Space Science & Space Physics Research Spotlight

Can Scientists Boost Solar Modeling Despite a Lack of Data?

Researchers show that a data processing technique could salvage useful information from raw solar observations, opening the door to improved understanding of the solar dynamo.


The 11-year solar cycle, a recurring oscillation in solar flare occurrence, is thought to be affected by the north–south plasma flow near the Sun’s surface. Material near the solar equator migrates towards the poles. Researchers think this flow, along with the Sun’s internal rotation and turbulent convection is connected to the behavior of the solar dynamo that produces the Sun’s magnetic field. Showing how these complex systems tie together, however, is difficult.

Previously, researchers had used experimental models of the solar dynamo to translate flow observations into calculations of the solar magnetic field strength. These models, however, have been hampered by poor observations of the flow deeper in the convection zone below the surface.

Using an approach known as Kalman filtering data assimilation, Dikpati et al. show that theoretically at least, the lack of observations at greater depths can be overcome to improve solar dynamo modeling.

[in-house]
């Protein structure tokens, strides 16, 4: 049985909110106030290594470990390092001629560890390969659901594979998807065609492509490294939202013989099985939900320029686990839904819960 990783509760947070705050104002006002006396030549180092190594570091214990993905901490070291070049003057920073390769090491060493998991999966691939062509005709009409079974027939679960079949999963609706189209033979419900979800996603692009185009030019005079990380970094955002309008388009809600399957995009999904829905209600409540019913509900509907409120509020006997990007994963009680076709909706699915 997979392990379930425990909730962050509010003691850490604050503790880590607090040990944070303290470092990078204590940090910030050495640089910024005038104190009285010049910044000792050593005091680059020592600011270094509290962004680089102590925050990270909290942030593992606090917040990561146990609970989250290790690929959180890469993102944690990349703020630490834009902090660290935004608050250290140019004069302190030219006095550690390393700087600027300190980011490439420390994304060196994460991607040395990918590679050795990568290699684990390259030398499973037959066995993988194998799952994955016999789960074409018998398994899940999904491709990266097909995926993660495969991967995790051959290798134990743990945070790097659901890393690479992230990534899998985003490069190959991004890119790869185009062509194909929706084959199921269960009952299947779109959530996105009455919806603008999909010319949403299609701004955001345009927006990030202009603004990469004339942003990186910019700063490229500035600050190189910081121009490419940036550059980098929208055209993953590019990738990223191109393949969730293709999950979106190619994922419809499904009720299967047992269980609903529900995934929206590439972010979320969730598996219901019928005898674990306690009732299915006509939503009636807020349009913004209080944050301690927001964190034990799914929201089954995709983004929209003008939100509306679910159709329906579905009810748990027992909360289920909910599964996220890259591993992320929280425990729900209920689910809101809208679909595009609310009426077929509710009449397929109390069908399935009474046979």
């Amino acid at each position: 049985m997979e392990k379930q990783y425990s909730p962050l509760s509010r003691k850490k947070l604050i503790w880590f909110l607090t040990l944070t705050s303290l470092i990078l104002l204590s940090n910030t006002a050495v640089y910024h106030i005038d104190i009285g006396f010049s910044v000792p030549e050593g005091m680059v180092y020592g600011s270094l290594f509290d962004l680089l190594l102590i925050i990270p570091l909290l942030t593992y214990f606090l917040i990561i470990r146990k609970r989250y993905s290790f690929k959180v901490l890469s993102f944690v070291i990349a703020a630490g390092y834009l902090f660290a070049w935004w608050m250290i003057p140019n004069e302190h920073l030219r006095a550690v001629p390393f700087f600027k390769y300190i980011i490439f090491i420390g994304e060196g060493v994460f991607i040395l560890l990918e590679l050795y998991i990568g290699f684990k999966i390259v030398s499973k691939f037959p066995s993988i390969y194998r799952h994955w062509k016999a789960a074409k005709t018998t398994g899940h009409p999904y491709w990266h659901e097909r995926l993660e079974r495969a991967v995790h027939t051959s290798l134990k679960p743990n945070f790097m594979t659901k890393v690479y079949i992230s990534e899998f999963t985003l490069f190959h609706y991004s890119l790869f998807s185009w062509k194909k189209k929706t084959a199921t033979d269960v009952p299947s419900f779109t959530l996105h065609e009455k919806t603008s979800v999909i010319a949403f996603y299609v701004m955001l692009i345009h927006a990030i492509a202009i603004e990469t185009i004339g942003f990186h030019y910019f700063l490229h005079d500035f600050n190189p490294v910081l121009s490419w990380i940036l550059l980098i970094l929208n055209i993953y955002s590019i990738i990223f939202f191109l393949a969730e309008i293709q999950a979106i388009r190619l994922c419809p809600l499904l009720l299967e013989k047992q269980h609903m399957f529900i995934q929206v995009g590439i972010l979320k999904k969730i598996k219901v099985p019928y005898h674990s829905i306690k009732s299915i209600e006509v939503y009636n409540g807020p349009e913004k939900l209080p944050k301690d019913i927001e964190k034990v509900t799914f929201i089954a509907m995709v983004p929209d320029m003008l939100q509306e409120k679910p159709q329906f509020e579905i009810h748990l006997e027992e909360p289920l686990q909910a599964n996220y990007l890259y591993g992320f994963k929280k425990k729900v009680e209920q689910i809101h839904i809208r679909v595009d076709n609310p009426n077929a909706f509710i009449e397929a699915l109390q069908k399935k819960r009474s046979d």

Kalman filtering is not a new idea. First developed in the late 1950s and 1960s, Kalman filtering is a signal-processing approach used to create a rolling best estimate of a system’s properties when the needed observations are drowned by noise. The technique was a significant boon to early space missions: Computers equipped with Kalman filters helped the Apollo 11 module settle safely on the Moon.

In subsequent years, data assimilation models built around Kalman filtering have been applied to a range of scientific topics, including atmospheric and oceanic dynamics. The approach has only recently been used by the solar research community.

By applying Kalman filtering data assimilation to synthetic solar flow data, the authors found that they could approximate the model’s “true” state even with observational errors as high as 40%. (Geophysical Research Letters, doi:10.1002/2014GL061077, 2014)

—Colin Schultz, Freelance Writer

Citation: Schultz, C. (2015), Can scientists boost solar modeling despite a lack of data?, Eos, 96, doi:10.1029/2015EO023321. Published on 5 February 2015.

© 2015. The authors. CC BY-NC 3.0